“Take That, Mr. Shark!”

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Courtesy of Mtsrs (Flickr CC0)

On Thursday, a teenage girl was attacked by a nine-foot shark in Florida. She and her family were “scalloping” on Keaton Beach, standing in water that was about five feet deep when the attack occurred.

Addison Bethea was airlifted to a Tallahassee hospital just after three in the afternoon. Surgery began on her thigh at about six p.m.

She attempted to punch the shark in the head as her brother, Rhett, jumped in the water and fought the shark off. He then put a tourniquet above the missing chunk of skin and muscle to eliminate additional blood loss.

Although the 1975 movie, “Jaws,” helped to increase the fear of shark attacks, they are extremely rare. The chances of getting bitten by a shark are one in 3,748,067. Since 2018, the number of shark attacks has declined worldwide.

The United States has the largest recorded number of shark attacks, and one-half of those happened in Florida.

A somewhat funny, and surprising fact is that more people die while taking a selfie than from being eaten by sharks.

The appetite for “shark fin soup,” shark steaks, and other reasons for shark fishing is placing sharks in danger of extinction.

If you love the ocean, here are a few other statistics that should ease your fears.

The use of personal and probably illegal fireworks is more likely to result in death than a shark attack; one in 340,733.

The odds of death by drowning are one in 1,134.

Courtesy of DASkleingedruckte (Flickr CC0)

You might have reason to fear sharks if you paddle board, surf, or boogie board. These sports occur in areas favored by sharks. Sixty-one percent of all shark attacks happen while participating in sports-related boards.

If you remain fearful of being bitten, avoid the ocean in the month of September, which records the largest number of shark attacks.

Yes, Karen, climate change is one of the factors which result in shark attacks. Normal feeding grounds have shifted due to the warming of our oceans, and sharks follow their food source. It is also interesting that sharks’ mouths are sensory detectors, and sometimes they are simply curious. The more popular beaches are understandably the most prone to shark attacks.

There are over 500 species of sharks, but only five percent have been involved in attacks on humans.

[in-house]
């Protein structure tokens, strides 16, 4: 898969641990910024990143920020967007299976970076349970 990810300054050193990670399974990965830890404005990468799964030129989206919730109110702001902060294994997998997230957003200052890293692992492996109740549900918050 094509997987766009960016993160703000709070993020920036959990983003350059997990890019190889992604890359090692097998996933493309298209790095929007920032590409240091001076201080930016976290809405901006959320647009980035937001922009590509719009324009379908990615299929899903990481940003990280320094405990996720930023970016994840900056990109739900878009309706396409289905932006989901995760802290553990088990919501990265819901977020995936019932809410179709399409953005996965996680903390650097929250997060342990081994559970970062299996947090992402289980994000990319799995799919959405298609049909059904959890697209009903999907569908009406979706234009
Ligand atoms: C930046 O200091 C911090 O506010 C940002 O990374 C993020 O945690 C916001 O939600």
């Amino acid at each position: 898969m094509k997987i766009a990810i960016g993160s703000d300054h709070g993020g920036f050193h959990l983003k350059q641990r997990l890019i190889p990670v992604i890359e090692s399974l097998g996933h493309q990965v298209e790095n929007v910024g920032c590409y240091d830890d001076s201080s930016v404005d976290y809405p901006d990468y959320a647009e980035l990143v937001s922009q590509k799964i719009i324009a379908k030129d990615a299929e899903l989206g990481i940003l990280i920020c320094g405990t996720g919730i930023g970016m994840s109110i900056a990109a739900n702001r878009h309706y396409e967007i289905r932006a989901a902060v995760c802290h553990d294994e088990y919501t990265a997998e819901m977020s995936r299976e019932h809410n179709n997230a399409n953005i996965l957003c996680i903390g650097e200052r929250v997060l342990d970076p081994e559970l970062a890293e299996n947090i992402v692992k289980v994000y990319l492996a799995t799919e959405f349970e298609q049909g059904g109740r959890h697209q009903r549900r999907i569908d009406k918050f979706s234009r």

As you might have guessed, Great White’s have been involved in the largest number of attacks on humans. Tiger Sharks are number two.

Over 100 million sharks are killed by humans each year: the popularity of shark fin soup is the primary reason.

Certain species of sharks date back to the era of dinosaurs. They remain critical to the biological and ecological balance of our oceans.

As for Addison, her family calls her a “tough cookie,” and expects a full recovery. Her bite was critical, but the surgery was a complete success. She will undergo months of rehabilitation related to muscle damage, and severed blood vessels.

I grew up in Los Angeles and spent every summer’s day at the beach. I would advise anyone who loves the ocean as much as I do to rid yourself of fear and enjoy one of the most beautiful and exhilarating natural wonders available to all mankind.

By James Turnage, Novelist


Petpedia: 42 Shark Attack Statistics to Ease Your Mind (2022 UPDATE); by Ljubica Cvetkovska
New York Times: Florida teen who lost part of leg in shark attack tried to fight off predator, dad says; by Selim Algar
Tallahassee Democrat: Teen girl airlifted to TMH with ‘serious injuries’ after shark attack in Taylor County; by Christopher Cann

Featured and Top Image Courtesy of Mtsrs’ Flickr Page – Creative Commons License
Inline Image Courtesy of DASkleingedruckte’s Flickr Page – Creative Commons License

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